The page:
There were people spending sleepless nights plotting his downfall, President Jacob Zuma told a supportive crowd in his home province on Sunday.
“Kunomshikashika omkhulu kabi, ubona abanye bengalali nje bengikhafula ubusuku nemini,” said Zuma in isiZulu, loosely translated meaning there was a big storm brewing with people spending sleepless nights plotting his demise.
Zuma was addressing more than 10 000 people at a drought relief imbizo at the Melmoth sports grounds in KwaZulu-Natal, where he received a warm welcome.
In his address Zuma also spoke specifically to black South Africans, encouraging them to use their vote to make a change. Zuma said black people were lazy to go out and register to vote, whereas white people went out in large numbers because they knew the power of voting.
This was Zuma’s first public appearance since his televised apology to the nation regarding the handling of security upgrades at his Nkandla homestead.
‘There’s a white man going around talking about me’
The Constitutional Court ruled last week that Zuma flouted the Constitution when he failed to comply with the Public Protector’s remedial action on the upgrades to his Nkandla homestead.
The court also ruled that the National Assembly acted against the Constitution when they chose to set aside Public Protector Thuli Madonsela’s report.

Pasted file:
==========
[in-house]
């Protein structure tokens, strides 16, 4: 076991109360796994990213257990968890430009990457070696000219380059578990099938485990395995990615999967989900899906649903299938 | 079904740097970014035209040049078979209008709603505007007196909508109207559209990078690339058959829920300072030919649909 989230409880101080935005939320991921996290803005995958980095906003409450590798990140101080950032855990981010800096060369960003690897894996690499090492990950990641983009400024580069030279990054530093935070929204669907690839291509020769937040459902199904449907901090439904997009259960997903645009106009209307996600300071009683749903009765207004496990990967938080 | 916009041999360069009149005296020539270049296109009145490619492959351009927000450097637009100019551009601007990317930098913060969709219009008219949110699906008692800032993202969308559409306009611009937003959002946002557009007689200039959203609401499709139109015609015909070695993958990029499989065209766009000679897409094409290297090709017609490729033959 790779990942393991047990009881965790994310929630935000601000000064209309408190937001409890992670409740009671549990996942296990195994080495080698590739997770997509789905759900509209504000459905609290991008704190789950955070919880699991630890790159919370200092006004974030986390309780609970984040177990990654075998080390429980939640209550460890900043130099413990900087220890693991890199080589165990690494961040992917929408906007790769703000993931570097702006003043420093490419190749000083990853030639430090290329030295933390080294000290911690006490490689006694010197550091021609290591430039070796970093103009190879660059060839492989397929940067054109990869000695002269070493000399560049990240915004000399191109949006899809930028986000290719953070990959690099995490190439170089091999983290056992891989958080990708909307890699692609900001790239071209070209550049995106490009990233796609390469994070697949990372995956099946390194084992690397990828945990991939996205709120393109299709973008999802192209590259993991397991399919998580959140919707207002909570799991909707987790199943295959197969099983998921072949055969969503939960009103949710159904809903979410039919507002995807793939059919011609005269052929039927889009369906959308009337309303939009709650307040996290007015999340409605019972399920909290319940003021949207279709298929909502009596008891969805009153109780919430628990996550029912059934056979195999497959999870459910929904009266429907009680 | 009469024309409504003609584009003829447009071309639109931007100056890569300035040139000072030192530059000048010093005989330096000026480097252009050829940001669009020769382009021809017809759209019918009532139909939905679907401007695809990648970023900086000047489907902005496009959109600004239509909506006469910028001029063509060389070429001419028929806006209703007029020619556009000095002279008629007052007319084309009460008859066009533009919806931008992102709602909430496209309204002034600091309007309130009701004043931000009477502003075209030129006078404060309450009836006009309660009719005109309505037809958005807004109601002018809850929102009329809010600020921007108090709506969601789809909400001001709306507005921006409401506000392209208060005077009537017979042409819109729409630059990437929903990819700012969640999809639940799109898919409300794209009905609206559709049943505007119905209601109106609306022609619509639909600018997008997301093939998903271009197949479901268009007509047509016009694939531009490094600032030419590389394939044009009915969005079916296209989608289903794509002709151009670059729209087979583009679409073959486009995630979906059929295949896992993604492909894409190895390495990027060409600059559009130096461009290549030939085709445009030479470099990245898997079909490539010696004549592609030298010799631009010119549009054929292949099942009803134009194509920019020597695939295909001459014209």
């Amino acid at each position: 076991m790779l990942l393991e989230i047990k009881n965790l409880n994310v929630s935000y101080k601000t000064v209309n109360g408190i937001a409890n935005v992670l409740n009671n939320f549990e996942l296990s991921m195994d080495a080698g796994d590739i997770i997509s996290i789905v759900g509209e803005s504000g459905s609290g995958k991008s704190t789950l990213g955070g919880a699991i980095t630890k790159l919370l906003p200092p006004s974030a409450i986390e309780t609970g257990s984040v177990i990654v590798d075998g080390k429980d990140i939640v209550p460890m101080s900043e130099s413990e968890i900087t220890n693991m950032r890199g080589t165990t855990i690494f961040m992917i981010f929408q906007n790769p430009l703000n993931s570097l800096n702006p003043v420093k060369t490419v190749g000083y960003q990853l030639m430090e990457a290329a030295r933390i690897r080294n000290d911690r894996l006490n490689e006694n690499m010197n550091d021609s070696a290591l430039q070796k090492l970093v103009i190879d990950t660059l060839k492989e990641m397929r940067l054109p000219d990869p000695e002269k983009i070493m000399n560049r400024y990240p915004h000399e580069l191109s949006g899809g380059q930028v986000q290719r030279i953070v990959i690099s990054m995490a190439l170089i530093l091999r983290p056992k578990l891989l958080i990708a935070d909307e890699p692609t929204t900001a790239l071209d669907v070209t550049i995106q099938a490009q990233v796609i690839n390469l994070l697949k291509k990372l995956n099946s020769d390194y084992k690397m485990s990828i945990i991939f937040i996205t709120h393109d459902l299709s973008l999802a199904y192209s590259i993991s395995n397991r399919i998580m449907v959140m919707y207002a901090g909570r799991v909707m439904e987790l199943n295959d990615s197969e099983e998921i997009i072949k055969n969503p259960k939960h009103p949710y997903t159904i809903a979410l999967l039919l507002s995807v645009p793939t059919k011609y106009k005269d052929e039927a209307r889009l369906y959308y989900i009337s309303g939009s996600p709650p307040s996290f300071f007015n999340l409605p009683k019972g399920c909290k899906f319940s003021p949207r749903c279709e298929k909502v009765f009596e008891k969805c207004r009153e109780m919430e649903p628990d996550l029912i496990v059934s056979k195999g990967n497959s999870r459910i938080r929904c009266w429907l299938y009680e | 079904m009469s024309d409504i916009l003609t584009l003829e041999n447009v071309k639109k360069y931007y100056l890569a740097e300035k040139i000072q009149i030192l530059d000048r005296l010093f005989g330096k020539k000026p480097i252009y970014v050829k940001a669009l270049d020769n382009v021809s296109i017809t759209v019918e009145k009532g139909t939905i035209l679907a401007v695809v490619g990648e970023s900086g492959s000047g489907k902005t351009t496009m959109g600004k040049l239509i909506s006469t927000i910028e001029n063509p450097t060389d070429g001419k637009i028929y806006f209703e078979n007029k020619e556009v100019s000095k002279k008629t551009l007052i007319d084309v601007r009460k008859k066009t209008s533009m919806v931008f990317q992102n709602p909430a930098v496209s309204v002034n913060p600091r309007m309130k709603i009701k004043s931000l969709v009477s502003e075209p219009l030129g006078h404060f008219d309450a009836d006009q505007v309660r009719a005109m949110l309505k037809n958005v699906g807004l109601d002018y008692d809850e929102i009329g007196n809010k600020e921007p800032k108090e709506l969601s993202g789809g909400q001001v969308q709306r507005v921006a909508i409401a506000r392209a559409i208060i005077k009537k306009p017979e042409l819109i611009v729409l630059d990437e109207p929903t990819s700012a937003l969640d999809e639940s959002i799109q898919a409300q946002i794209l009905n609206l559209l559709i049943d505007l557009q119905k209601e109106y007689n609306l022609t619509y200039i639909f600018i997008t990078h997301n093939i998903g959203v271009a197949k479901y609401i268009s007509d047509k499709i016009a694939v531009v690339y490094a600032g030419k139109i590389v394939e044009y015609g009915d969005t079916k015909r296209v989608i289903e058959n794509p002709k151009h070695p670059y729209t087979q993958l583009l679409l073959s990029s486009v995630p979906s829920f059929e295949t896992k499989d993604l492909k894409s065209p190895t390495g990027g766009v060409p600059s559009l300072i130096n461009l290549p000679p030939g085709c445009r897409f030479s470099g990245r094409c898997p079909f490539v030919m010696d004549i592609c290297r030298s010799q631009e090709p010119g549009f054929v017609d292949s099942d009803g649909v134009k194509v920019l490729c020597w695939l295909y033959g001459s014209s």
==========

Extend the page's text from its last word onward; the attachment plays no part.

Zuma on Friday apologised to the nation in a televised address for the way the matter was handled.
Towards the end of his speech, which was in isiZulu, Zuma told the gathering that he had heard that a white man was going around speaking about him. He did not specify who the man was.
“I heard about a white man, I don’t know where he gets off, he too was speaking about me. All of a sudden everyone thinks their opinion matters.”
Zuma earlier reminded his constituency that he had been tasked to be the president of the country.
“A nation is a nation because of its people… While I have been given the task to lead the country, even if you are not a Zuma, regardless of who you are…let me lead you,” said Zuma.
Zuma said he would not be in power for long because he was old.
He also used the opportunity to call for calm and respect saying there was no president who did not wish for peace in his country.